How to Grow and Care For Succulents in Semi-Hydroponic?

How to Grow and Care For Succulents in Semi-Hydroponic?

Do most of your succulents rot or shrivel despite watering? If it’s a yes, it means you are struggling with overwatering and underwatering to fulfill your plants’ moisture requirements. On the contrary, succulents are quite responsive and quickly show outcomes. So, instead of growing succulents in waterlogged or dry soil, give them a semi-hydroponic system for disease-free growth. 

What Is Semi-Hydroponics?

Semi-hydroponics, also called passive hydroponics, is the system to grow plants without soil. An inert medium such as lightweight expanded clay aggregates LECA helps plant roots to grow by absorbing moisture from the environment. Semi-hydroponics is quite different from pure hydroponics, in which plant roots grow only in water, and pumps plus aerators supply nutrient solutions. 

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While in this system, plant roots grow in an inert substrate that wicks nutrient solution to provide moisture and required nutrients to the plant. There is no use of pumps or motors in a semi-hydroponic setup.

Complete Guide: How to Set Up a Succulent Semi-Hydroponic?

Growing succulents in semi-hydroponics is easy and stress-free. Just follow all the given steps, and you will be done with a semi-hydroponic setup.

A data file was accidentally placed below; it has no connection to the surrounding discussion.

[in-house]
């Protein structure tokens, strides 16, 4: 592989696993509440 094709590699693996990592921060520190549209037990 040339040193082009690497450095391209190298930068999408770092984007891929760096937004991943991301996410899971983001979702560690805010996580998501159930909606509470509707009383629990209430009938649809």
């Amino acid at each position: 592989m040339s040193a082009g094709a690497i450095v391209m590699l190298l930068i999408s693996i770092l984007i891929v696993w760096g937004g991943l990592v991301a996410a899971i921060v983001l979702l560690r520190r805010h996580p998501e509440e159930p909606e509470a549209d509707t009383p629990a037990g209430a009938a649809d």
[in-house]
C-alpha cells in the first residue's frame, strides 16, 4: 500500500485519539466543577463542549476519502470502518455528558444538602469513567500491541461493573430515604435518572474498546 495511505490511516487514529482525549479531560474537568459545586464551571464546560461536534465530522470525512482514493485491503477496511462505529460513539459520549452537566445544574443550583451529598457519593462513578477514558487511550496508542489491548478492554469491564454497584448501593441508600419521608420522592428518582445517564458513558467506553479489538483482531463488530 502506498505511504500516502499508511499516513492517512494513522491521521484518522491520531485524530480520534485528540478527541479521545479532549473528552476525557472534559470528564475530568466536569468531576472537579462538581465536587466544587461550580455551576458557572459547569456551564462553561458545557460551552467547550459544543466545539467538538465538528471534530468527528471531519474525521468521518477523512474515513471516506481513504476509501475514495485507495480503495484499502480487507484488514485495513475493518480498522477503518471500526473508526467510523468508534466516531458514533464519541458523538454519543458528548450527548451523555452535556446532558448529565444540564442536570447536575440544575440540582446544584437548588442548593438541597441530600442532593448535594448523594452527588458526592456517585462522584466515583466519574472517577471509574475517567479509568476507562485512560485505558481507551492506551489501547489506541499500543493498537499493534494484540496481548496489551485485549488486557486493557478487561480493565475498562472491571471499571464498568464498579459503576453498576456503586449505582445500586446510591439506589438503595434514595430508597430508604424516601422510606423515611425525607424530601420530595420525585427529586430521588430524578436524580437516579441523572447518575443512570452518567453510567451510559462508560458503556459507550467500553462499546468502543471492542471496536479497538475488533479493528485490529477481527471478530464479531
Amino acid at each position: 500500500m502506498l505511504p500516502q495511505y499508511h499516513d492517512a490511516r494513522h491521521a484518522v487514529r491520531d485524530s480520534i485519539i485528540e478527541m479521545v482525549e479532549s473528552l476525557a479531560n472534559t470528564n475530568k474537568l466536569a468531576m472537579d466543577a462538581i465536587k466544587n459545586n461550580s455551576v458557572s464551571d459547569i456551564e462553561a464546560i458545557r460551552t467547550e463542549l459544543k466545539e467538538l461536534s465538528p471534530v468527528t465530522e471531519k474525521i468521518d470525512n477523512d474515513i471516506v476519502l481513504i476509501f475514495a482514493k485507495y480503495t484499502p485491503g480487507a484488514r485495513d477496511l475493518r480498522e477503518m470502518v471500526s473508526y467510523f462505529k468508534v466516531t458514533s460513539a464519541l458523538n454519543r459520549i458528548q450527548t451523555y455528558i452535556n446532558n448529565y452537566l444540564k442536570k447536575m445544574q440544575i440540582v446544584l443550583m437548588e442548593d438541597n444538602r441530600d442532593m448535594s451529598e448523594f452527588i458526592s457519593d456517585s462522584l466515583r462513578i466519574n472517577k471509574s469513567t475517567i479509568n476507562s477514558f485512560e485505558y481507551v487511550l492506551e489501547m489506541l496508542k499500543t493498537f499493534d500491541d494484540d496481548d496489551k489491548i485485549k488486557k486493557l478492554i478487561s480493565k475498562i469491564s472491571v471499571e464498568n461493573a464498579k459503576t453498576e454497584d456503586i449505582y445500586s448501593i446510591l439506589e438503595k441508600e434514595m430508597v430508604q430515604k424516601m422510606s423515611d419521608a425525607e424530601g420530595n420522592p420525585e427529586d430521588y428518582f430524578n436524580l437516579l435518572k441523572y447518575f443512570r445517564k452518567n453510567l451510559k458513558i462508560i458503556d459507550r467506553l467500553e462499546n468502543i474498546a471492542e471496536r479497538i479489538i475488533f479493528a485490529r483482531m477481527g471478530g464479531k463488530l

Choose Right Container

Take a tall and vertical container to keep the succulent roots up out of the water. If you take a short or wide container, the roots may get in touch with the solution, and the purpose of this system ends up.

Similarly, determine whether you want to grow succulents in a glass or plastic container. Both options are good, but plastic containers are easy to use, and you can drill holes effortlessly. Another plus point of plastic containers is that they have a lid to support succulents and maintain humidity. 

Drill Holes in the Container

Next is to drill holes in the container. Here you must not forget that holes must be at the sides, not at the base. It creates a reservoir of the nutrient solution and the medium take it up to the succulent roots. So, take a handheld drill and make two holes of about 1.5 to 2 inches at both sides of the container.

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Prepare Growth Medium